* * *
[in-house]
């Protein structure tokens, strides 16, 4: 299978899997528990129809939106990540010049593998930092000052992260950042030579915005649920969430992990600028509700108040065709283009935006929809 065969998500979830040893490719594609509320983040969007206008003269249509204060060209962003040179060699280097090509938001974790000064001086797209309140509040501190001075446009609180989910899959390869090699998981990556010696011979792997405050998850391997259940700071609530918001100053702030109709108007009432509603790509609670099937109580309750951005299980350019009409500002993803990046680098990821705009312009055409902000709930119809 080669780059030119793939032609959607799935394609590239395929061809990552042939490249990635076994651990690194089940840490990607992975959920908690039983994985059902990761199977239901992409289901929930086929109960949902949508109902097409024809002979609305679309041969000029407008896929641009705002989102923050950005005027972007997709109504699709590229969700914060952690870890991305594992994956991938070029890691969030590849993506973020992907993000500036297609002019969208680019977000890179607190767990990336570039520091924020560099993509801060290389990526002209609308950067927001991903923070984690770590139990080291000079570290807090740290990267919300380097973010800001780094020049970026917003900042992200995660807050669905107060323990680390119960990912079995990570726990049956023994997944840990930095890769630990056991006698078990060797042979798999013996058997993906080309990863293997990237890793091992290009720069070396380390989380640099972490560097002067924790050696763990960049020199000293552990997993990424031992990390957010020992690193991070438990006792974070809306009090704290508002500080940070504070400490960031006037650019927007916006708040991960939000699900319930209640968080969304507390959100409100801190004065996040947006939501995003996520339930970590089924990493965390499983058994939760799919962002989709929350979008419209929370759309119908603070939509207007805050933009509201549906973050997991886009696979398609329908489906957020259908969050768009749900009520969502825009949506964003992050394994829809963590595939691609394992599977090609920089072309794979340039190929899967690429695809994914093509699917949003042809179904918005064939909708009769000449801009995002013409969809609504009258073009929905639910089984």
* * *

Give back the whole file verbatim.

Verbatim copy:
[in-house]
């Protein structure tokens, strides 16, 4: 299978899997528990129809939106990540010049593998930092000052992260950042030579915005649920969430992990600028509700108040065709283009935006929809 065969998500979830040893490719594609509320983040969007206008003269249509204060060209962003040179060699280097090509938001974790000064001086797209309140509040501190001075446009609180989910899959390869090699998981990556010696011979792997405050998850391997259940700071609530918001100053702030109709108007009432509603790509609670099937109580309750951005299980350019009409500002993803990046680098990821705009312009055409902000709930119809 080669780059030119793939032609959607799935394609590239395929061809990552042939490249990635076994651990690194089940840490990607992975959920908690039983994985059902990761199977239901992409289901929930086929109960949902949508109902097409024809002979609305679309041969000029407008896929641009705002989102923050950005005027972007997709109504699709590229969700914060952690870890991305594992994956991938070029890691969030590849993506973020992907993000500036297609002019969208680019977000890179607190767990990336570039520091924020560099993509801060290389990526002209609308950067927001991903923070984690770590139990080291000079570290807090740290990267919300380097973010800001780094020049970026917003900042992200995660807050669905107060323990680390119960990912079995990570726990049956023994997944840990930095890769630990056991006698078990060797042979798999013996058997993906080309990863293997990237890793091992290009720069070396380390989380640099972490560097002067924790050696763990960049020199000293552990997993990424031992990390957010020992690193991070438990006792974070809306009090704290508002500080940070504070400490960031006037650019927007916006708040991960939000699900319930209640968080969304507390959100409100801190004065996040947006939501995003996520339930970590089924990493965390499983058994939760799919962002989709929350979008419209929370759309119908603070939509207007805050933009509201549906973050997991886009696979398609329908489906957020259908969050768009749900009520969502825009949506964003992050394994829809963590595939691609394992599977090609920089072309794979340039190929899967690429695809994914093509699917949003042809179904918005064939909708009769000449801009995002013409969809609504009258073009929905639910089984």